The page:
One low-cost idea: Get a roof rake now while they still are available.
Randy Miller, owner of two home improvement companies in Milwaukee — Allrite Home & Remodeling and S&E Insulation — said the roof rake will come in handy when the first heavy 3-inch snowfall coats the top of the house. Roof rakes pull snow off the outer parts of the roof and the gutters, reducing the potential for ice dams that can send water into the house.
"You don't want too much snow sitting up there," Miller said. "It's a lot of extra weight on the roof."
Miller, whose crews are now busy putting on new roofs and installing insulation around the area, recommended that homeowners have an independent energy audit by an inspector approved by the utility-funded organization Focus on Energy.
State-certified consultants using infrared cameras, smoke sticks and giant fans can diagnose whether a home is properly insulated. Focus on Energy offers rebates to eligible homeowners who weatherize their house.
Jim Maletta, owner of North Star Energy Consulting in West Allis, said a typical audit takes about three hours and costs between $300 and $400. Maletta said after the audit he writes a report "that goes into great detail in terms of what needs to be done, and where, and provides priority order listing."
Focus on Energy spokeswoman Sarah Platt said the cost of audits normally range between $200 and $400, depending on the size of the house. Sometimes a consumer may find special promotional audits available for about $100.
"It's well worth having it done," Miller said. "Even if a person doesn't end up choosing to do insulation right away, it's still good to know what kind of losses you are actually getting and why."
Annual furnace inspection.
Home improvement pros said an annual pre-winter inspection of the furnace can prevent problems later. It wasn't uncommon to see parts such as igniters and inducer motors break down in last winter's long-running extreme cold, and filters in poor condition caused furnace issues. A tuneup costing less than $100 could have headed off those troubles, said Abendschein.
Sometimes people expect their furnace to last longer than it was meant to, he said.
"People believe that their furnace should last 30-plus years," Abendschein said. "In all reality, the likelihood is a furnace of 17 to 22 years has had a good lifespan, and somebody that's getting 25 to 30-plus years out of a furnace is just on borrowed time."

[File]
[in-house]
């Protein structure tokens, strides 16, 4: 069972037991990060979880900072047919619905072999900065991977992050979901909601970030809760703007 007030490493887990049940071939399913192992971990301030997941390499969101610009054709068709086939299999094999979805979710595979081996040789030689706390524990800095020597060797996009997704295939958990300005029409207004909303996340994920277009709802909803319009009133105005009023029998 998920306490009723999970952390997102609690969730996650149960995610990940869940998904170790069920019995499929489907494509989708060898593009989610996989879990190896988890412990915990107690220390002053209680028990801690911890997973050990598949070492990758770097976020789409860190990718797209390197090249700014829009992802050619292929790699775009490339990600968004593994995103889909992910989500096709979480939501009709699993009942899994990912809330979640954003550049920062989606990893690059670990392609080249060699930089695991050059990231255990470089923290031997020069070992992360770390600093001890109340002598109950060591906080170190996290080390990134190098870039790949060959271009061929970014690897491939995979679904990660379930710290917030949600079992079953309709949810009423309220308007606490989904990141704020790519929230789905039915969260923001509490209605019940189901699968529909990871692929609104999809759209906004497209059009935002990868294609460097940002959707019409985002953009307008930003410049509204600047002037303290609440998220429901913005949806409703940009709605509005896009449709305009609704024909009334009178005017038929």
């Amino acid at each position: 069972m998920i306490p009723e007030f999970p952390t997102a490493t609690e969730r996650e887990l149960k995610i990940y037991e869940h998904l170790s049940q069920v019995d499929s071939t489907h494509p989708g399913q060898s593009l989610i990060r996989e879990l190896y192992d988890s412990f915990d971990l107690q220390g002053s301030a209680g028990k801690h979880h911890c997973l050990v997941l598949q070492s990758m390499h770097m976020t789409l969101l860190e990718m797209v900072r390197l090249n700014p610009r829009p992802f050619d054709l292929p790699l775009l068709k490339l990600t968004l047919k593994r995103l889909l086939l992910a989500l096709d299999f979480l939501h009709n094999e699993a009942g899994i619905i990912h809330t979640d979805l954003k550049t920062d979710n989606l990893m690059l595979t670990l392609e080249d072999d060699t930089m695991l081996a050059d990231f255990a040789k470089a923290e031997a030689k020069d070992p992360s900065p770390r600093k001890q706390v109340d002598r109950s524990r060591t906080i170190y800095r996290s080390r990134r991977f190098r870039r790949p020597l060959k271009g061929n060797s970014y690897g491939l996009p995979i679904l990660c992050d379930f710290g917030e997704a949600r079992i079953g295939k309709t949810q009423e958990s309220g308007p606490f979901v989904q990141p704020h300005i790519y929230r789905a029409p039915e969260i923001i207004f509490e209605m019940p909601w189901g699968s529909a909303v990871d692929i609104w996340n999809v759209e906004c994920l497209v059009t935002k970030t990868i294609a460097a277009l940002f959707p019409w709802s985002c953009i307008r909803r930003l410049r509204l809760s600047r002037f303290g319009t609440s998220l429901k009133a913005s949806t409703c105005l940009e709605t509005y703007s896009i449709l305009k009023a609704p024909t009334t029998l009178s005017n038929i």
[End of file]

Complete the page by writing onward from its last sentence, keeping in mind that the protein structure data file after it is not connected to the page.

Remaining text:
Last year's rough winter was also tough on plants, said Bill Wandsnider of Wandsnider Landscape in Menomonee Falls.
"I saw plants that died after this winter that were clearly 50 years old."
One obvious problem was brown needles on evergreens, especially Japanese yews, a plant commonly used for landscaping.
Wandsnider said evergreens need water throughout the winter, but extreme cold can cause needles to dry out.
"You need to make sure going into the fall that your evergreens have had adequate moisture, which means you may need to water them if we've gone into a really dry fall," Wandsnider.
Wandsnider is treasurer of Milwaukee/NARI (National Association of the Remodeling Industry), which is holding its annual Fall Home & Remodeling Show on Friday, Saturday and Sunday in the Wisconsin Expo Center at State Fair Park in West Allis.
Evergreen needles also can suffer from "winterburn," a drying out that occurs when sunlight reflecting off snow causes water in the needles to evaporate, he said. One way to stave it off is to put burlap on branches. Another is to spray them with an anti-desiccant, which helps prevent moisture from evaporating.
Rodents that were kept from moving underground by a quick winter freeze ended up roaming yards and gnawing on the bark of plants, which "girdled" the stems and kept water from getting to the tips in the spring. He recommended putting hardware cloth, a wire mesh material, around trunks to keep critters away.
The NARI Fall Home & Remodeling Show will be Friday, Saturday and Sunday in the Wisconsin Expo Center at State Fair Park in West Allis. For more information: